In many ways, Jones is one of several unknown quantities that’ll help determine whether or not the Irish are a playoff contender or just a team with some nice young talent. While much of his productivity will likely be determined by the team’s offensive identity and philosophy, he’s another key piece to an offensive puzzle that doesn’t have a lot of experience but has plenty going for it.

 

2016’s Irish A-to-Z
Josh Adams
Josh Barajas
Alex Bars
Asmar Bilal
Hunter Bivin
Grant Blankenship
Jonathan Bonner
Ian Book
Parker Boudreaux
Miles Boykin
Justin Brent
Devin Butler
Jimmy Byrne
Daniel Cage
Chase Claypool
Nick Coleman
Te’von Coney
Shaun Crawford
Scott Daly
Micah Dew-Treadway
Liam Eichenberg
Jalen Elliott
Nicco Feritta
Tarean Folston
Mark Harrell
Daelin Hayes
Jay Hayes
Tristen Hoge
Corey Holmes
Torii Hunter Jr.

 

Irish A-to-Z: Chase Claypool

Rivals / Blue & Gold
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Very early in the recruiting cycle it became clear that Chase Claypool was one of the most intriguing prospects in the country. And when Notre Dame landed him, they signed one of the biggest wildcard athletes in the recruiting cycle.

What that means? We’ll find out when he hits the field in August.

Notre Dame’s Canadian import is a dynamic prospect, likely to start his career as a wide receiver. But the lanky and raw athlete could end up anywhere, a Swiss Army Knife of a football player who is just figuring out a game that could lead him to the secondary, tight end, outside linebacker or defensive end.

 

CHASE CLAYPOOL
6’4.5″, 218 lbs.
Freshman, WR

 

RECRUITING PROFILE

A consensus four-star prospect, Canada’s top prospect. Chose Notre Dame over Michigan, Oregon, Tennessee and more. A Blue-Grey All-American Bowl participant. Invited to The Opening.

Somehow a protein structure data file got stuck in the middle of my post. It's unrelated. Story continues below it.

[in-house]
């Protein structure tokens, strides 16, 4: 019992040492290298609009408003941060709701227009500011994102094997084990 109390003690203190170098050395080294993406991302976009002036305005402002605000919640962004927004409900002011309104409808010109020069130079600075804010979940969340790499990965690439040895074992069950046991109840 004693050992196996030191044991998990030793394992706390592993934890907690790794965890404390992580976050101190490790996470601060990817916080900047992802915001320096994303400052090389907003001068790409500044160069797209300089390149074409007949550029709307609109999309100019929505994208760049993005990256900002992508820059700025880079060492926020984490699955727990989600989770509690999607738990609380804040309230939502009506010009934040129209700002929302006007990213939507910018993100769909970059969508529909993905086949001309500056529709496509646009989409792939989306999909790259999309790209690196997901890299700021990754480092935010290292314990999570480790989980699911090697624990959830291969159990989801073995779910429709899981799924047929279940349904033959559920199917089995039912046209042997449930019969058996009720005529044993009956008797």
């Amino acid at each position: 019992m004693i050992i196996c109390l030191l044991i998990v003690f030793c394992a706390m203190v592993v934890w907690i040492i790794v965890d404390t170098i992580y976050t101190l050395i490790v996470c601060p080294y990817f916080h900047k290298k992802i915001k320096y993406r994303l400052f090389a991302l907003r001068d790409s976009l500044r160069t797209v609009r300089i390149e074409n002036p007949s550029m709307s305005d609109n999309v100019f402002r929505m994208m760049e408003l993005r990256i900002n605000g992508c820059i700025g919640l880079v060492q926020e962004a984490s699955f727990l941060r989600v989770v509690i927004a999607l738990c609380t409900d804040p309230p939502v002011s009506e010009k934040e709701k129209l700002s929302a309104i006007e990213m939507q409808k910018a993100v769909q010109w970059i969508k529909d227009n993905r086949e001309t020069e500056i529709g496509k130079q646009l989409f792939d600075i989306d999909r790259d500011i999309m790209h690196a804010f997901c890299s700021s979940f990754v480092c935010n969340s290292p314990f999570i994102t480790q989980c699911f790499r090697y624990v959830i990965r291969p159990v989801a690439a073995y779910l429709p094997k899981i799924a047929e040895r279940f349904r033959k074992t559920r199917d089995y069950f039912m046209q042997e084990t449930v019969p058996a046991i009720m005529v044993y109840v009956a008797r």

FUTURE POTENTIAL

When it comes to potential, it’s hard for me to be more excited for a prospect than I am Claypool. He’s got all the tools necessary. He’s a raw athlete who hasn’t come up playing football. And he’s been used in a number of positions and played a ton of sports coming up—keeping specialization out of the equation… until now.

That’s what has me so excited. And also, his new head football coach.

“He’s so raw that we’re going to be able to create a player that can play so many different positions for us,” Brian Kelly said on Signing Day. “So we’re really excited about him.”

Claypool ran in the low-4.6s in Oregon when he was at The Opening, a more-than-solid number that matched up well with other elite big receivers. Assuming he can hold on to—or (more likely) improve—that speed, all while adding weight during his time in Paul Longo’s strength program, he could be a freaky, freaky football player.

Regardless of position.

 

CRYSTAL BALL

Maybe I’m crazy, but I’d love Claypool to spend the summer cross-training on both sides of the ball. It’s not unheard of for a long and lean guy like Claypool to gain 15 pounds over three months, and if he does that he’ll be close to 235 pounds, enough weight to come off the edge and chase the passer.